In Higher Ground (Nov. 2), former Detroit Police Chief Ike McKinnon says, "I can't think of anybody who has died from marijuana." I also can't think of a case where somebody died from an overdose of LSD. The problem with marijuana, and LSD for that matter, is its effect on thinking and behavior. And it's this behavioral toxicity, such as impaired ability to pay attention while driving, that's the real problem with marijuana. The only reason marijuana is used in the first place is because it has a primary effect on the brain, the central nervous system. After all, people don't use marijuana because they like to have bloodshot eyes. The central nervous system effects include impaired attention, impaired depth perception, amotivation and more. Knowing these effects, I certainly do not want my doctor, dentist, police officer, child-care worker or professor to use marijuana.
And frankly, to suggest that almost all the "problems and violence" associated with drug use result from the laws is indicative of pharmacological ignorance. Stimulants, such as cocaine and methamphetamine mimic the body's activation of the sympathetic nervous system. It's this system that's responsible for the body's fight-or-flight response. In fact, they are correctly termed "sympathomimetics." These drugs cause the user to feel that they are in danger. But the user is responding to the drug, and not the environment. And people who feel threatened, feel paranoid, are dangerous and often violent. PCP ("angel dust") has similar effects.
Like Ike McKinnon, I also am a retired police officer. I also know and respect Dr. Michael Whitty. (In the interest of full disclosure, Mike Whitty was one of my U of D professors many years ago.) But when it comes to drug legalization, including that of marijuana, professors McKinnon and Whitty are wrong. —Thomas E. Page, M.A., drug recognition expert emeritus, retired, Los Angeles Police Department, Detroit
Cheers for Ike
Re: Police Chief Ike McKinnon's turnaround, it's commendable and it adds important credibility when law enforcement officers speak out against cannabis (marijuana) prohibition, persecution and extermination. The few to benefit from caging humans for using the God-given plant include the drug-testing industry, police unions concerned with job security and gangs concerned with profit. Nearly everyone else, including our children, suffers due to cannabis prohibition.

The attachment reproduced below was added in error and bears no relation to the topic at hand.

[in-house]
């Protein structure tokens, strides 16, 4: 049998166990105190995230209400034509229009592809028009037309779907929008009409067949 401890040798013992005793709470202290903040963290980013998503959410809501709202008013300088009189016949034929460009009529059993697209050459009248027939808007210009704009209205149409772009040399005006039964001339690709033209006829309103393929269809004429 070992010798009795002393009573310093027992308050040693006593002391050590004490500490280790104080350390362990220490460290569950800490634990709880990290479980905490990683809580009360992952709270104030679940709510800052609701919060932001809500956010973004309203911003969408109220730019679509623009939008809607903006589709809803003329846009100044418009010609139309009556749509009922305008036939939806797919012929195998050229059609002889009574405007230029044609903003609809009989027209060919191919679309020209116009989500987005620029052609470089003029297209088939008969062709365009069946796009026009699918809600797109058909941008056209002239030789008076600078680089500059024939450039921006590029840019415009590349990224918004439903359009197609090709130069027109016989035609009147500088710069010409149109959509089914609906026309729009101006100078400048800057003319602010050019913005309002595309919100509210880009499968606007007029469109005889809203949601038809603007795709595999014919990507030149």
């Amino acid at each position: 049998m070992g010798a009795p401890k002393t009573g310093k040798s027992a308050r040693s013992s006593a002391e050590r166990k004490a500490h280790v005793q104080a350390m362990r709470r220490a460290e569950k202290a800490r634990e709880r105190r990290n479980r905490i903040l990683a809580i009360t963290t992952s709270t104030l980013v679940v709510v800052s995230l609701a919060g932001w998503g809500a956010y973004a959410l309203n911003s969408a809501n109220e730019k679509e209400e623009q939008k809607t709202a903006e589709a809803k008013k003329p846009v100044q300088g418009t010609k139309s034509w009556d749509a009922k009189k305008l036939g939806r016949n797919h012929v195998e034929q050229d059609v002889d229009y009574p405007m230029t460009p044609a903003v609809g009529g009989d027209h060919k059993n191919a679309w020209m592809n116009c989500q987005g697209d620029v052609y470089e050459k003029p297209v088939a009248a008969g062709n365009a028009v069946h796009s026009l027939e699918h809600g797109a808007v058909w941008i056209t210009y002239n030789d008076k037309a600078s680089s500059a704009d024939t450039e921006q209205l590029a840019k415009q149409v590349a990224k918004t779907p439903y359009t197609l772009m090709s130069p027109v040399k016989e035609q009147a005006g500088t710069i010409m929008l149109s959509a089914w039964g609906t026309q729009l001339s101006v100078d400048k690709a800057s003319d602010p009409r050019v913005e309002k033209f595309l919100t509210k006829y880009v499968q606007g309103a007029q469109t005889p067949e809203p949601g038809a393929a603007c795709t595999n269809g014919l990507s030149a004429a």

Ending cannabis prohibition is one of the most important issues of our time. —Stan White, Dillon, Colo.
Re: "High stakes" (Nov. 2), the clear stupidity of people like state Attorney General Bill Schuette — in making a career of opposing marijuana — is seen when we examine a few facts. First off, contrary to any myths promoted by the drug warriors, cannabis is the least toxic drug known to mankind. There has never been a fatality attributed to marijuana in 5,000 years of recorded use.
Claims that marijuana is "dangerous" are myths and propaganda coming from drug warriors worried about losing cushy jobs chasing potheads, who need no protection from cannabis. It is long past time to abandon reefer madness and to set marijuana free.
Marijuana prohibition was founded on absurd fictions such as the notion that "[Smoking] one [marihuana] cigarette might develop a homicidal mania, probably to kill his brother." However, the drug crusaders cannot point to a single homicide caused by just smoking marijuana.
State Attorney General Bill Schuette would do citizens a better service by abandoning his reefer madness campaign and focusing law enforcement on real crimes such as rape, child molesting, drunk driving, car theft, burglary, assault, murder and other crimes that really injure people. —Ralph Givens, Daly City, Calif.